PUHI — “I can really taste the difference,” one of the Kaua‘i Community College culinary arts students said while savoring the sampling of beef products yesterday.
That student was one of more than 30 KCC culinary arts students who participated in a half-day culinary workshop that brought together talents of several professionals in the beef industry.
Hale ‘Aina ‘Ohana, a nonprofit culinary organization, coordinated the workshop that brought in several off-island guests including chef Ernesto Limcaco, corporate chef for Y.Hata, Cal Oshiro, director, Center of Plate & Product Development for Y.Hata, and Jay Kirschner, of Cargill Meat Solutions in Colorado.
These leaders were joined by Lincoln Ching of the University of Hawai‘i Cooperative Extension Service and through their efforts, students were given a hands-on lesson on beef from farm-to-kitchen.
That workshop culminated with a tasting where students could compare grain-fed beef to grass-fed, island-produced beef.
“Normally, we send some of the students to O‘ahu when they have these types of workshops,” said chef Mark Oyama, one of the KCC culinary arts instructors. “But the high cost of traveling makes it impossible for all students to get the benefit of workshops outside of Kaua‘i.”
The hands-on workshop at the KCC dining facility is part of Center-of-the-Plate Workshops sponsored by Hale ‘Aina ‘Ohana, said Hayley Matson-Mathes. The Monday workshop was the second for KCC.
“Last year, the students were treated to a demonstration by Chef Mavro, and this year, with the help of Kojima Store (in Kapa‘a) who provided the local beef, we have chef Ernesto and the Excel Sterling Silver Beef product where students can actually compare local grass-fed beef to grain-fed beef,” Mathes said.
She added that Ching’s portion dealt with the costs and quality control in raising beef for the culinary trade and through his presentation, students could learn more about costing and pricing dishes.
“We started doing these off-island workshops last year,” Oshiro said. “So far, we’ve been to the Big Island, Maui and Kaua‘i. We’ve also been doing workshops for some of the O‘ahu colleges, but there are still places we haven’t been to yet.”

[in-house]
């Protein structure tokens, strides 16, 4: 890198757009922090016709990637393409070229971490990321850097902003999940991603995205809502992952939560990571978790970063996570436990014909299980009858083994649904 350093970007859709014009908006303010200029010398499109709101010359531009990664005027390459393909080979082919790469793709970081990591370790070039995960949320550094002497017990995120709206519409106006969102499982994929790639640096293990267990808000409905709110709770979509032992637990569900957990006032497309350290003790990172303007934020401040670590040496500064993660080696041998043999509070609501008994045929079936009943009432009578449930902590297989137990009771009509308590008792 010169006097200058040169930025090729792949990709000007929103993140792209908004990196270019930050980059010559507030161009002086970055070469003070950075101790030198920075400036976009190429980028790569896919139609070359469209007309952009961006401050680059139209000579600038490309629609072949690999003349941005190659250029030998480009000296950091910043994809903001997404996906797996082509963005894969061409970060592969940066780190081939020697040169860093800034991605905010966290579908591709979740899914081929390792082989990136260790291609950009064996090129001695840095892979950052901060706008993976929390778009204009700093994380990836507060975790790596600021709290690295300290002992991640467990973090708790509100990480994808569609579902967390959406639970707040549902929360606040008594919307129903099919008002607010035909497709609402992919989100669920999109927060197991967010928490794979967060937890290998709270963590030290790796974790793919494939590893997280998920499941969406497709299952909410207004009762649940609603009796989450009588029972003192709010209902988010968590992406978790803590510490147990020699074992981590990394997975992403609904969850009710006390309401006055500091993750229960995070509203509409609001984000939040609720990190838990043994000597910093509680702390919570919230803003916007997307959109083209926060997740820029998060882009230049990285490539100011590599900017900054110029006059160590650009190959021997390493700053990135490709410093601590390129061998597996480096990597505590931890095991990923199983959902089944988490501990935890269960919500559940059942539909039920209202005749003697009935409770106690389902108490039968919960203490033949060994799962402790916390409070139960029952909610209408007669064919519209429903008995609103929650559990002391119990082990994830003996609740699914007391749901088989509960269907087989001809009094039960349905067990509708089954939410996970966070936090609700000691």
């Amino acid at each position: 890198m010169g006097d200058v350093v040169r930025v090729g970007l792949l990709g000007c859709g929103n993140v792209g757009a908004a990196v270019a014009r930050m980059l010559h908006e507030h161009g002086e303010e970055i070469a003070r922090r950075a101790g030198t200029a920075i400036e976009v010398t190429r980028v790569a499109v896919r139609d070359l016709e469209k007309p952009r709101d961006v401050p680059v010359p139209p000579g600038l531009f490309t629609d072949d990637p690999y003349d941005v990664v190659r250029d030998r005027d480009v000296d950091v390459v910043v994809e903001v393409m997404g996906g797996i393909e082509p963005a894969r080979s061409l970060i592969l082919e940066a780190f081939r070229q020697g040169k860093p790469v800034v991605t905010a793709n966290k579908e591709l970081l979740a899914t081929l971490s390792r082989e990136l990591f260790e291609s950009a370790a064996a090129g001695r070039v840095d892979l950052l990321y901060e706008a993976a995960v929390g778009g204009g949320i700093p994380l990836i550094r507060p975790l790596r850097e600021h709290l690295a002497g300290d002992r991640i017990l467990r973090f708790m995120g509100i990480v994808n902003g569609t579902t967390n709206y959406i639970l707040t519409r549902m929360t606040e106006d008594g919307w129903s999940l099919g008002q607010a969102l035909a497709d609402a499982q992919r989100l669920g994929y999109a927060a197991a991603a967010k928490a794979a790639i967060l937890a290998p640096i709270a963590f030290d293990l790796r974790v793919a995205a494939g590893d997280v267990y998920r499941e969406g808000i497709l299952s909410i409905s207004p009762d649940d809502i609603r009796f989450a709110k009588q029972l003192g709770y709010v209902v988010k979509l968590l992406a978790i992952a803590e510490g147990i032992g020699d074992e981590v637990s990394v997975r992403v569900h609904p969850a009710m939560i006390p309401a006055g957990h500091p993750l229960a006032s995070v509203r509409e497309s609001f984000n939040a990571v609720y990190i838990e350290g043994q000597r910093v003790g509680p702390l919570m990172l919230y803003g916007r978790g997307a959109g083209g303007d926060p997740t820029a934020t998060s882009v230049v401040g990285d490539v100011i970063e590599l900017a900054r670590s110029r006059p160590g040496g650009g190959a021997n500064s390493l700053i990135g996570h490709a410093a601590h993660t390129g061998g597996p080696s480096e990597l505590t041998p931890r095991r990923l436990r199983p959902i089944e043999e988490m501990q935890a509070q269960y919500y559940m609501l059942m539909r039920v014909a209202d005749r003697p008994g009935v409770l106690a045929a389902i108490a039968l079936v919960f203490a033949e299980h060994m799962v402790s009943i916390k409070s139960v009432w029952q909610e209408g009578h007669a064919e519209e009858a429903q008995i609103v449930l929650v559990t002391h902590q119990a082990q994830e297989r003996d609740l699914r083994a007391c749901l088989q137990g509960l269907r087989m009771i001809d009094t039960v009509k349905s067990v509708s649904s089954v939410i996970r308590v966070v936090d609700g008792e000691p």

As director for Center of Plate and Product Development, Oshiro’s knowledge would be invaluable early in the culinary students’ year when they learn about cost analysis,” said Billy Gibson, another of the KCC culinary arts instructors.
“We want to give the students the opportunity to have hands-on experience with premium ingredients,” said Conrad Nonaka, a member of the Hale ‘Aina ‘Ohana board and the director of the Culinary Institute of the Pacific. “The workshops offer authentic experiences and practical advice from culinary professionals outside of the college that is vital learning exposure in preparing students for the industry.”
Gibson agreed, noting the high cost of ingredients like the beef being used in the Monday workshop, make it prohibitive in the classroom until someone like Y. Hata, Kojima and Hale ‘Aina ‘Ohana step to the plate.
“The opportunity to partner with Y. Hata on a center-of-the-plate workshop is overwhelmingly positive,” said Tom Mullen, chair of the Hale ‘Aina ‘Ohana. “Our goal is to provide cutting-edge opportunities to culinary instructors and students and the support from great chefs and companies makes our mission possible. We recognize the critical role the culinary industry plays in our economy.”
Limcaco, as a corporate chef, is in charge of the Y. Hata kitchen that is used by culinary professionals in testing, developing and analyzing menus.
During his travels as part of the center-of-the-plate workshops, he said the KCC facilities are state of the art, and commends the community on the great support it demonstrates for the KCC culinary arts program.
• Dennis Fujimoto, photographer and staff writer, can be reached at 245-3681 (ext. 253) or email@example.com.